Miguel’s wife looked angelic stepping into the little waves. The sunlit water sparkled over her as Elder Carson immersed her. She came up smiling, weeping, her tears mixing with the river water on her cheeks. Miguel helped her onto the bank, looked into her eyes, squeezed her fingers in his. Then he stepped into the river himself.

It was cold around his knees, hips, chest, as he descended. Elder Carson prayed and lowered him into the water. The first thing he saw when he emerged was his wife, like a vision, and Estevan beside her, grinning. 

It was he, Miguel, who took Estevan into the river a year later and baptized him. “Habiendo sido comisionado por Jesucristo, yo te bautizo en el nombre de. . . .” It was he who spoke the confirmation blessing on him, and hugged him afterwards, pulled him to his chest, whispering, “My son, my son.”



Miguel’s eyes opened quickly. 

The mix of market sounds and greetings jumbled his thoughts. He strained to understand the words. He could not. He stared at the sun, right into the forbidden face. When he shut his eyes, the darkness was burnt red and scarred by a picture of that center light, which grew brighter and whiter as he tightened his eyelids. He crossed his arms over his face and let himself drift in the murmur of market sounds.


Tomas was dying even when he was baptized, though they did not know it then. Only a month after his baptism, he collapsed in the fields and was carried inside the hut, still, pale, moaning. The villagers said he was being punished for joining the devil’s church. Miguel did not understand his brother’s disease. The missoinaries did not understand it either, but came often to see him, bless him, pray over him. They were with him when he was ready to die. 

A bed had been moved into the tiny hut. There Tomas lay, unmoving. Rosa knelt on the mat below the bed, her arms stoically folded. (The sickness had started on her eye already. It was swollen shut.) 

Tomas asked for another blessing. The missionaries placed their hands on his head. Elder Stevens anointed him with oil. Elder Carson spoke the blessing: “You will live one or two more days, as the Lord desires.” 

Then Elder Stevens whispered hoarsely, “Brother Tomas, my mother is where you are going. Will you tell her please that I love her and I’m fine?” The young missionary wept outright.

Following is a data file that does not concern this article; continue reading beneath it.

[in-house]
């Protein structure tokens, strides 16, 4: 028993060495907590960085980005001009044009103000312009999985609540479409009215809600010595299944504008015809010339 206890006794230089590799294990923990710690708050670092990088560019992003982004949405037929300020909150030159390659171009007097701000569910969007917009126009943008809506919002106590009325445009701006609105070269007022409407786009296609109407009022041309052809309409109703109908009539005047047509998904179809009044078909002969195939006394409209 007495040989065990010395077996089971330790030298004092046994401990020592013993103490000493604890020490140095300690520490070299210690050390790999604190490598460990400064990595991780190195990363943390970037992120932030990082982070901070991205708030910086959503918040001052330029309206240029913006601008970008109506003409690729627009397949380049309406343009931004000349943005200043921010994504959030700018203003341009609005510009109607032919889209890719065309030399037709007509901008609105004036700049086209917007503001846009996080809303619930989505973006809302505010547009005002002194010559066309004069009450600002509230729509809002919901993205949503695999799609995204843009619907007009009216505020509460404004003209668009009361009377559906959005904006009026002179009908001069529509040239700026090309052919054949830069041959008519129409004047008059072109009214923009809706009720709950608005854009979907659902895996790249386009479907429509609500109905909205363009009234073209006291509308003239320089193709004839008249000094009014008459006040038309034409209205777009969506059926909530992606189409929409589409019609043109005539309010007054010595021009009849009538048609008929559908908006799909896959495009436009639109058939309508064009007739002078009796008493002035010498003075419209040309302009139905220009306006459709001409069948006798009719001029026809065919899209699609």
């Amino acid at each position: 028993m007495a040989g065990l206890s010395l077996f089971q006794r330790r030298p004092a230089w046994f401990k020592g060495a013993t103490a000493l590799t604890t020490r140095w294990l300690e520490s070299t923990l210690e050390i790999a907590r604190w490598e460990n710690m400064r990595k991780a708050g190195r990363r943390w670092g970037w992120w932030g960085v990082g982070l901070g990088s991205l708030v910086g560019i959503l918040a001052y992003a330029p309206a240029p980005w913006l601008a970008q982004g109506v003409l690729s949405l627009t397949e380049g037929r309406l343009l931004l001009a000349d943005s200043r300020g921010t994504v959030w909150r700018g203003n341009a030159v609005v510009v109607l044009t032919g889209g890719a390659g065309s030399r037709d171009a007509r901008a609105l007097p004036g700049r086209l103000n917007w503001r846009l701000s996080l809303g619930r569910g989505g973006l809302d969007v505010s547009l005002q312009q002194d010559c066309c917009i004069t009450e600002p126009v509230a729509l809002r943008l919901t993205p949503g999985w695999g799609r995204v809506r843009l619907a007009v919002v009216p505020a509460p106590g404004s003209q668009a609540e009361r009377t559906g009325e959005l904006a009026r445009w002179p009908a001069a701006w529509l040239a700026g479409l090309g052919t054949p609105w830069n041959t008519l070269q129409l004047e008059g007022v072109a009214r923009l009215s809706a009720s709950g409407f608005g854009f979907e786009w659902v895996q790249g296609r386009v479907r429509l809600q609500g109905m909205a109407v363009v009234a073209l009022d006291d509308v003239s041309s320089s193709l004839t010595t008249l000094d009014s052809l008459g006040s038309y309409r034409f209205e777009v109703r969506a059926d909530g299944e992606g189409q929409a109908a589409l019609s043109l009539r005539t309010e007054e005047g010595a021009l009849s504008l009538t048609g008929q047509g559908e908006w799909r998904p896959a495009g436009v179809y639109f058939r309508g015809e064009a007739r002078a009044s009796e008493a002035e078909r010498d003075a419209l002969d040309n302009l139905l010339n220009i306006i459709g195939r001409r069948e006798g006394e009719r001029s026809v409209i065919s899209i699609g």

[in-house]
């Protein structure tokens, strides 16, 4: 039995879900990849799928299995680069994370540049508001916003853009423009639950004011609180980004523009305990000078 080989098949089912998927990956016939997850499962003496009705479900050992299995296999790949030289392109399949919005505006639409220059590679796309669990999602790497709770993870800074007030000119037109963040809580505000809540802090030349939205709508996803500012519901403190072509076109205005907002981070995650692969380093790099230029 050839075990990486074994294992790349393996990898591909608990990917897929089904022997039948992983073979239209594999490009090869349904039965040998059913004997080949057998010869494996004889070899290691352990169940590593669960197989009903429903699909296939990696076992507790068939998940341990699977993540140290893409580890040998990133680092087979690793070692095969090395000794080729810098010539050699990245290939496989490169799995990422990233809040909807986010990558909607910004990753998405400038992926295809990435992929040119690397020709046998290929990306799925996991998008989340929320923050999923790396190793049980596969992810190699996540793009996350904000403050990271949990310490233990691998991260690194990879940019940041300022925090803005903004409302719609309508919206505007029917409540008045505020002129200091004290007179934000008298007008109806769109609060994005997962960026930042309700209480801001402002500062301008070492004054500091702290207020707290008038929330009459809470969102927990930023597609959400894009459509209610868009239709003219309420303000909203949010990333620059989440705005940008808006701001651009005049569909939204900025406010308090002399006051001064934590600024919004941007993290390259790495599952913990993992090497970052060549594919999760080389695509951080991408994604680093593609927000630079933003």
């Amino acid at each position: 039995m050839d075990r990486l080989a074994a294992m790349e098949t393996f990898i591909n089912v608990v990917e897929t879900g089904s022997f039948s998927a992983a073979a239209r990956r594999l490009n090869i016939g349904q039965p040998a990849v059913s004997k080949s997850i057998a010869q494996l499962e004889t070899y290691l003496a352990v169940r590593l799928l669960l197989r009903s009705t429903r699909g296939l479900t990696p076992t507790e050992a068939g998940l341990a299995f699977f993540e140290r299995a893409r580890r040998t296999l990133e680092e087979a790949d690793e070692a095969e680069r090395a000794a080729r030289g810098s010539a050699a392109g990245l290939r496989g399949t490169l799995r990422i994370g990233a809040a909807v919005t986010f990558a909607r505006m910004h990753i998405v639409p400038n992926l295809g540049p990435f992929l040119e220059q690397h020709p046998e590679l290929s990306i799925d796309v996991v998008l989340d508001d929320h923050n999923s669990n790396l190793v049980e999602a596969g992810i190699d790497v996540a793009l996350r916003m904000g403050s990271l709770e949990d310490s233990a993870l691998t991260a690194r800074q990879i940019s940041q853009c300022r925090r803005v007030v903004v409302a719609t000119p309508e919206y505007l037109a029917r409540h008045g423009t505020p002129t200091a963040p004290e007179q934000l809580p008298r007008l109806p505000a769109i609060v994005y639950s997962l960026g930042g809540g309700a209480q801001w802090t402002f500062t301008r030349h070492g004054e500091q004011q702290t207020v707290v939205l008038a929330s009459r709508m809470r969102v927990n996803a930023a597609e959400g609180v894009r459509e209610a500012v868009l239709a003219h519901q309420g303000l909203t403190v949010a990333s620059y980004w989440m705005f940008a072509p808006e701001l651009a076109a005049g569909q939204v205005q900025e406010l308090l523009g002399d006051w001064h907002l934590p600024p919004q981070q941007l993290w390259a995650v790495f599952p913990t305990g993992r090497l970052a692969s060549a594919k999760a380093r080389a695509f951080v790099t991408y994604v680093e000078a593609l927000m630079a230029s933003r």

Tomas nodded. 

Elder Carson took the magic machine from his black case then and turned the knob. The music of Tomas came once more. The notes jumped from one to the next, the chanted notes, the twang of the violin strings, the song of Tomas Aju. 

The dying man’s smile quivered. Tears slid from his eyes. Miguel sobbed with the women and Estevan as he listened to his brother’s music. The song was as it had been. It stopped again as it had stopped before. Elder Carson clicked the machine off. 

“Hermano,” Elder Stevens said, “do you wish to bear your testimony?” Tomas nodded. 

Miguel lifted him to a sitting position and held him as he spoke.

“I know this church is true,” sighed Tomas Aju. “Oh, my beloved ones, my brother and his family, my wife and my children. . . .” The Cakchiquel sounds were hoarse and faint. His words faded as his breaths ran out. He swallowed, breathed again, and continued with diminishing strength. “Stay loyal to the truth. I know I will go directly into the presence of Jesus. Come to me clean and pure.” He moaned, “Ay, Jesus!” and Miguel lowered him back to his bed. 

He died the next day. 

There were the pine needles strewn over the floor, the black cloth, the coffin, the lifeless face, the stiff, still body. And there was Estevan, staring at death. 

“This is how dead men are?” asked the boy. “Do all dead men look like this?” 

Miguel nodded, and Estevan began to cry softly, and then to wail. Miguel held him and watched his own tears spill onto his son’s head. Estevan shook with sobs, shook and shook, and Miguel could not stop his shaking. “Shhh,” he said. “Shhh. Be brave. Be a man. Let me wipe your tears. Everyone dies.” Estevan still shook. But his cries quieted to whimpers. 

“His spirit is alive,” said Miguel fervently. “Do you remember he promised us he would live? With Jesus! He promised we would live with Jesus. And do you remember that Elder Carson has Tomas’s music in that black box? His spirit, Estevan, will never die.”